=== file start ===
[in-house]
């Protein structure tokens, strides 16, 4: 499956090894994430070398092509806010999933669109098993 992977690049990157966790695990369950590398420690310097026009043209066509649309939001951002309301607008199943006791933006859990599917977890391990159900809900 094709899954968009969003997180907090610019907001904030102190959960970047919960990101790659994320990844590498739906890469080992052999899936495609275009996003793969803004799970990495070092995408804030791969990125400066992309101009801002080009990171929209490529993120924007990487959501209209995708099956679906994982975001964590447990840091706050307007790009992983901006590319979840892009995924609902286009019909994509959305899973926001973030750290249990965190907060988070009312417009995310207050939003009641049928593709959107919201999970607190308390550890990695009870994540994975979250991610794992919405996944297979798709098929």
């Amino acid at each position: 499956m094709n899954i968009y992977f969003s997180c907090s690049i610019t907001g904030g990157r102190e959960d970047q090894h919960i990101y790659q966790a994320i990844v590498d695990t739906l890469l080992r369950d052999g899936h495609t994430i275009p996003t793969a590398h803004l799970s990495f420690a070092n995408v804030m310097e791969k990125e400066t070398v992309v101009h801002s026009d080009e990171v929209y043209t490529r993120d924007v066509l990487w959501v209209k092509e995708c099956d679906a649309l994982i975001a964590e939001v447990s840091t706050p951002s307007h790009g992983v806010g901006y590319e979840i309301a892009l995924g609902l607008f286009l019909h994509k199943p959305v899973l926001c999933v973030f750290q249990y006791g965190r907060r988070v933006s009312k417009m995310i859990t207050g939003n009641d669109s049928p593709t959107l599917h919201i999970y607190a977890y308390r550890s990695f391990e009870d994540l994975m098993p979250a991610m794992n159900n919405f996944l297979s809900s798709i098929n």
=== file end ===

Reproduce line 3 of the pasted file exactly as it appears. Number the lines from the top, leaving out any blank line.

């Amino acid at each position: 499956m094709n899954i968009y992977f969003s997180c907090s690049i610019t907001g904030g990157r102190e959960d970047q090894h919960i990101y790659q966790a994320i990844v590498d695990t739906l890469l080992r369950d052999g899936h495609t994430i275009p996003t793969a590398h803004l799970s990495f420690a070092n995408v804030m310097e791969k990125e400066t070398v992309v101009h801002s026009d080009e990171v929209y043209t490529r993120d924007v066509l990487w959501v209209k092509e995708c099956d679906a649309l994982i975001a964590e939001v447990s840091t706050p951002s307007h790009g992983v806010g901006y590319e979840i309301a892009l995924g609902l607008f286009l019909h994509k199943p959305v899973l926001c999933v973030f750290q249990y006791g965190r907060r988070v933006s009312k417009m995310i859990t207050g939003n009641d669109s049928p593709t959107l599917h919201i999970y607190a977890y308390r550890s990695f391990e009870d994540l994975m098993p979250a991610m794992n159900n919405f996944l297979s809900s798709i098929n």